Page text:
Triathlons aren’t for the weak or easily intimidated. A 1.2-mile swim, 56-mile ride, and 13.1-mile run are most definitely not a walk in the park. These 70.3-mile races are what Laura Mathews, a professional triathlete competes in eight to ten times per year from March through December.
Laura, 26, is a Memphis native, but you can find her traveling all over the States. She graduated from Rice University in Texas with a degree in Ecology and Evolutionary Biology. She’s studying for her Masters in Statistics at NC State while balancing her career as a full-time athlete. Right now she’s in Tucson, Arizona doing high volume training. Oh, and she’s a private swim coach on the side.
Laura entered the world of triathlons in 2013 as a by-product of her swimming career at Rice. “I swam one year in college. When the season ended, I started stationary biking and running to stay in shape for summer season with my club team, Memphis Tiger Swimming,” she says.
Her breakout triathlon was Memphis in May as a casual participant. “I signed up to motivate me to practice, but I ended up doing really well on my first one,” she laughs. “Turns out I was way better at triathlon than swimming.”
Since then, Laura has competed in too many races to count, although she estimates it’s in the range of 56–70. Her top finishes are fourth place at Challenge Daytona in 2018 and third place in 70.3 Gulf Coast in Panama City, Florida in 2019.
“I really liked Challenge Daytona,” Laura recalls. “It’s about two-thirds of a 70.3 and all on the Daytona speedway. You can see where your competitors are and get splits from spectators each lap.”
Other standout races for Laura include the 2018 70.3 Worlds in South Africa and 2019 70.3 Finland. “I had a terrible race at Worlds in South Africa, but being on the start line with so many of the pros I have looked up to since I started triathlon was really cool.”
Though there are many perks like travel that come with a triathlete’s career, the schedule is intense and grueling. After Laura’s last race in December, she gets two days completely off, and then does whatever she wants for training for the next week. “It can be nothing, something different like rock climbing or weight room, or normal stuff. But then it’s pretty much right back to it, trying to build up a good base for the year,” she says. “I also work on my weaknesses a lot during the ‘off’ season.”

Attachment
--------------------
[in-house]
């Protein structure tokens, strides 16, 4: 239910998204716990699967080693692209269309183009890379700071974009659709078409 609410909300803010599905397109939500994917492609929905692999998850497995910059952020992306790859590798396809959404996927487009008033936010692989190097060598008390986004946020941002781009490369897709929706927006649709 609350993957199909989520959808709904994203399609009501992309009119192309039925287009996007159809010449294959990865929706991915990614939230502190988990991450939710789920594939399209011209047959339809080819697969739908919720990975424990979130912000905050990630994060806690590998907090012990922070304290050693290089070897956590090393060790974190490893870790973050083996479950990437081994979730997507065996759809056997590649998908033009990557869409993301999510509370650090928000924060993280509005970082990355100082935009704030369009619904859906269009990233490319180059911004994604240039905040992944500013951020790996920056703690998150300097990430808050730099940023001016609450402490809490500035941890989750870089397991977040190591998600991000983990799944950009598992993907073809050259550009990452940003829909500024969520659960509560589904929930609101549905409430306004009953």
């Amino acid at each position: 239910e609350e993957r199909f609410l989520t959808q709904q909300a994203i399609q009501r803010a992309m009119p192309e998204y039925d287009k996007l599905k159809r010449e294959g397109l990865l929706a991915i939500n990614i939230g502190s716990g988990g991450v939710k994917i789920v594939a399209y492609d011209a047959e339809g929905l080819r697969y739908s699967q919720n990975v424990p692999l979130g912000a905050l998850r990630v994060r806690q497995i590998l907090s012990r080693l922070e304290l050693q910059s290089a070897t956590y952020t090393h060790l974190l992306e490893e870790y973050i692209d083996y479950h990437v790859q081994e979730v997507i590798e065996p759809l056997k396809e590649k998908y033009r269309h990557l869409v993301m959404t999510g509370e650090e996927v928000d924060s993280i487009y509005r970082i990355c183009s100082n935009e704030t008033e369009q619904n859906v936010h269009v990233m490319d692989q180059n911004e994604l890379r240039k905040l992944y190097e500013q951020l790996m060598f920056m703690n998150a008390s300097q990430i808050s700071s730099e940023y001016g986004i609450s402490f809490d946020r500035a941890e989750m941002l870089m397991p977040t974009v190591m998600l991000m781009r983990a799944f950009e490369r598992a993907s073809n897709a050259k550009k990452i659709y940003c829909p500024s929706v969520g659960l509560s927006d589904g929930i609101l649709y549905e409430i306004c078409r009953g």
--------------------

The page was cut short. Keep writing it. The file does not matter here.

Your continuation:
Although the rigorous training and commitment may seem impossible, it’s one of Laura’s favorite aspects of her job. “I like doing the work. I know a lot of people don’t get how I can ride so long by myself or do so much training on my own, but I absolutely love it,” she says.
Nutrition is a key part of Laura’s success, and she works closely with a dietician. As a vegetarian, Laura’s diet consists largely of tempeh, eggs, yogurt, purple sweet potatoes, fruit, black beans, and vegetables. She and her boyfriend cook a lot of interesting and different foods, like making homemade tempeh. They run a food Instagram, @ifyougiveatriathletetempeh, dedicated to their experimental recipes.
Despite the uncertainty surrounding organized athletic events, Laura is looking forward to the inaugural 70.3 Memphis. “It will be cool to race on the same roads I train on and see so many people on the course that I know.”
By Lucy Harrison
Photography by Tindall Stephens
Quick-Start Guide for Sprint Triathlons
0.46-mile swim | 12.4-mile bike | 3.1-mile run
- Plan for 12 weeks of training at about 3–5 hours per week, especially if you’re at a beginner fitness level.
- Get the gear. At minimum you should have: a swimsuit, goggle, cap, bike, cycling shorts, water bottle, running shoes.
- Alternate between swimming, running, and biking to build up endurance. Aim to swim twice a week, and do at least one biking and running workout back to back.
- Add in resistance work your endurance workout to build up and strengthen key muscles.
- Incorporate rest days. It’s easy to want to overdo it, but the body gets strong through stress and rest.